thanks so much for your advice. Its a big eye opener for me. I had my first huge fight with my 15 yr old son tonight. Found Dad decided to tell him a bunch of negative things about me in regards to finances. So my son is angry at me for multiple things. I just lost my mind! I wished I read this before. Needless to say our nice evening as a family turned into a sad hectic end.There were alot of tears from him alone in his room while I whined and cried to my bestfriend. At the end I apologized to him for losing my cool and asked him to come to me directly and ask if certain things are true or not. Thank you again.
Jane Thrive says
Hugs!! It’s really great that you could come together again at the end of the evening. At the end of the day, your son trusts you, which is huge. Sure he may be angry, because he didn’t know, but now you can show him the truth. Actions speak much louder than words. I know it’s hard to hold onto in the middle of a ‘situation’–in fact, i’m still struggling with this *[email protected]–it seems like there is always something. Hang in there!! You are not alone!
i have a 6 year old son who dad constantly puts me down and I feel twists his mind against me. He tells my 6 year old I’m a liar and bad, tells him not to listen to mummy only daddy and my little boy is the master in my house. He tells him things like mummy has sex with all the boys and is probing my little one for information on me. This in turn causes my little boy to be hostile towards me when he gets mad he calls me a liar and hates me and that daddy tells the truth. I know he don’t understand what he is saying. I’m having trouble at the moment with him as he will not sleep and tells me he is the master of the house as daddy told him and he will only listen to daddy. This is not the Half of it but not sure how to deal with this. It upsets me to think his dad would do this to him and cause my little boy to be in trouble for speaking to me in this way. What gets me is he does nothing for my little boy apart from see him twice a month and has the cheek to tell my son I stop him as he would like to see him more.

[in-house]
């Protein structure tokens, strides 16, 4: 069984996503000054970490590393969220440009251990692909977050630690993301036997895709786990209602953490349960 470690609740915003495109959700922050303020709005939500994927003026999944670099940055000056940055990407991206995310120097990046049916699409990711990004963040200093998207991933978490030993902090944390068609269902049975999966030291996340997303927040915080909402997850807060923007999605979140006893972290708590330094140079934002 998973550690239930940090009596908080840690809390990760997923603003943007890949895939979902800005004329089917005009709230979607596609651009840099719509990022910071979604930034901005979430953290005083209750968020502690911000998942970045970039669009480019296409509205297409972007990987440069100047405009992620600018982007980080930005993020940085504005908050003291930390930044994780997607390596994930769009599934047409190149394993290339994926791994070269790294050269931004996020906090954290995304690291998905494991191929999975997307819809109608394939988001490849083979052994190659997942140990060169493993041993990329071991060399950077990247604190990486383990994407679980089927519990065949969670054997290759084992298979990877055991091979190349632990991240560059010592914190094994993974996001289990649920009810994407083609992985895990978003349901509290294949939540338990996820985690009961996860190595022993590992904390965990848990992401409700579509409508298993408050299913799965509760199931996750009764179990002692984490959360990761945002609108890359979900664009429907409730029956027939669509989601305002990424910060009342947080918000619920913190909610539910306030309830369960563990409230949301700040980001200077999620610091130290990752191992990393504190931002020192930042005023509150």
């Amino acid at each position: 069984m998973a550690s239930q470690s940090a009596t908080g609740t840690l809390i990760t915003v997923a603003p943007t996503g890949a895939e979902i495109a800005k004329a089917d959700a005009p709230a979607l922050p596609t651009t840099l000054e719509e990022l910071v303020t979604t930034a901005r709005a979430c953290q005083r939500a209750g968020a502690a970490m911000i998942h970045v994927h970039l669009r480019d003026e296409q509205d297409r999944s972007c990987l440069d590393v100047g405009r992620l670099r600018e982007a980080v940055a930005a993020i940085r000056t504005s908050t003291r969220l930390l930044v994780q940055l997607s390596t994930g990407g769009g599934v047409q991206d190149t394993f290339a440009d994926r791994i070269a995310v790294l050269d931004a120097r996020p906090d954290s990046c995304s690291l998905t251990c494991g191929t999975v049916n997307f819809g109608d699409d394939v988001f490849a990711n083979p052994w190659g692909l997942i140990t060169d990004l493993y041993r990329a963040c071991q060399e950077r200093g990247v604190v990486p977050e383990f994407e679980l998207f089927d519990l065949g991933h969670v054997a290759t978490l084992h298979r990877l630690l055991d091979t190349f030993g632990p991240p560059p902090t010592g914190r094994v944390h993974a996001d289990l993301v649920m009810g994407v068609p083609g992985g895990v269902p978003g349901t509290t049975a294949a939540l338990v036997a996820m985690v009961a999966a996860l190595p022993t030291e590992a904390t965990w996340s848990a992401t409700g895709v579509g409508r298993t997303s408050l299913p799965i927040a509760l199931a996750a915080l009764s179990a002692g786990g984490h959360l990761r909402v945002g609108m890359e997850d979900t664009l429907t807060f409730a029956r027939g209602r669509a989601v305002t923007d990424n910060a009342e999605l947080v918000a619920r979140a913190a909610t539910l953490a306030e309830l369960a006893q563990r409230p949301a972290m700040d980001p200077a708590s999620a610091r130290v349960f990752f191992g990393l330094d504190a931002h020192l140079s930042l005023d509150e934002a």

Get your son into therapy NOW. It’s that simple. It isn’t about what is said about you, it’s about the damage your ex is doing to your son. And, talk to your lawyer and find out what can be done legally to put a stop to him continuing to abuse your son.
Jane Thrive says
I am so sorry you are going through this!! I agree with Amanda, get your son in therapy STAT. A play therapist who has experience with divorced families, and one parent talking negatively about another. If you can, please also consult your attorney not this–negative speak like this would be grounds to go back and adjust visitation in my state. Get help for you, too, if you can–you are the one sane parent in this equation. I’m so sorry you’re going through this, hang in there! You are not alone. <3
Jane Thrive says
I’m sorry I didn’t respond to this comment earlier, I truly hope you got your son to a play therapist? Or talked with your attorney further about this matter? Your ex is truly hurting your son with this kind of parenting. 🙁 I’m so so so sorry you were going through this and am praying that you’re in a better place now. <3
If you’ve been bashing your partner for everything, there’s a strong chance that your kids will blame themselves for the trouble. Children are emotionally sensitive and feel that their parents are fighting because of them. The worst setback for kids is when they have to choose sides and bear negative consequences. If you want your kids to grow up healthy, don’t talk down to your partner or speak negatively about them.
Jane Thrive says
Yep, when there is high conflict and dealing with an abusive spouse, it’s a tricky balance. Kids need support to work out their complicated feelings. Trash-talking does not help in one bit. Thanks for stopping by!
Stephane Poncelet says
Thank you for this. As a divorced, actually divorcing dad, the emotions are high and I’m on the receiving end of the bad mouthing. Not only directly to my girls but also in their presence where they see/hear it all.